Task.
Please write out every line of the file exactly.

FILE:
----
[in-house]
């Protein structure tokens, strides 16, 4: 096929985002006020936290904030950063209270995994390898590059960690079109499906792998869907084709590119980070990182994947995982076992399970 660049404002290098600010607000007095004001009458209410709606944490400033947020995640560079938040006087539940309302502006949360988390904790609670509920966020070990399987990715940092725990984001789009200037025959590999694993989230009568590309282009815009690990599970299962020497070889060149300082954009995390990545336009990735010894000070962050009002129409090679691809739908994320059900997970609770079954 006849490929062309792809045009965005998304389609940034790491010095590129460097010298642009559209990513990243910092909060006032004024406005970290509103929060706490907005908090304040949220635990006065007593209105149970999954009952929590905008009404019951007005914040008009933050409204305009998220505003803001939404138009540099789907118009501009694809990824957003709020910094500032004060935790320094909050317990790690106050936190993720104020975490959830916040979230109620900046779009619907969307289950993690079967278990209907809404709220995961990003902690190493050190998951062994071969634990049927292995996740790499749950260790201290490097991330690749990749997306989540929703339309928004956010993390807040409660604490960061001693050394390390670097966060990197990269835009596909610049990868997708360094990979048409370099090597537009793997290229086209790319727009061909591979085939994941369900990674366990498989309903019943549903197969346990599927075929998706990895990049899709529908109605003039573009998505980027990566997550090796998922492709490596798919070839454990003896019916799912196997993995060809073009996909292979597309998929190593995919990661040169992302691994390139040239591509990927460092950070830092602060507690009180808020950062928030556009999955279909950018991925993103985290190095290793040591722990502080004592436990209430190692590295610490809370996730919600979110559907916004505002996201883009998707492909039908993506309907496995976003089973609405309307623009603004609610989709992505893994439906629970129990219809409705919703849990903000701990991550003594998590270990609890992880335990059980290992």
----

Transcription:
[in-house]
């Protein structure tokens, strides 16, 4: 096929985002006020936290904030950063209270995994390898590059960690079109499906792998869907084709590119980070990182994947995982076992399970 660049404002290098600010607000007095004001009458209410709606944490400033947020995640560079938040006087539940309302502006949360988390904790609670509920966020070990399987990715940092725990984001789009200037025959590999694993989230009568590309282009815009690990599970299962020497070889060149300082954009995390990545336009990735010894000070962050009002129409090679691809739908994320059900997970609770079954 006849490929062309792809045009965005998304389609940034790491010095590129460097010298642009559209990513990243910092909060006032004024406005970290509103929060706490907005908090304040949220635990006065007593209105149970999954009952929590905008009404019951007005914040008009933050409204305009998220505003803001939404138009540099789907118009501009694809990824957003709020910094500032004060935790320094909050317990790690106050936190993720104020975490959830916040979230109620900046779009619907969307289950993690079967278990209907809404709220995961990003902690190493050190998951062994071969634990049927292995996740790499749950260790201290490097991330690749990749997306989540929703339309928004956010993390807040409660604490960061001693050394390390670097966060990197990269835009596909610049990868997708360094990979048409370099090597537009793997290229086209790319727009061909591979085939994941369900990674366990498989309903019943549903197969346990599927075929998706990895990049899709529908109605003039573009998505980027990566997550090796998922492709490596798919070839454990003896019916799912196997993995060809073009996909292979597309998929190593995919990661040169992302691994390139040239591509990927460092950070830092602060507690009180808020950062928030556009999955279909950018991925993103985290190095290793040591722990502080004592436990209430190692590295610490809370996730919600979110559907916004505002996201883009998707492909039908993506309907496995976003089973609405309307623009603004609610989709992505893994439906629970129990219809409705919703849990903000701990991550003594998590270990609890992880335990059980290992």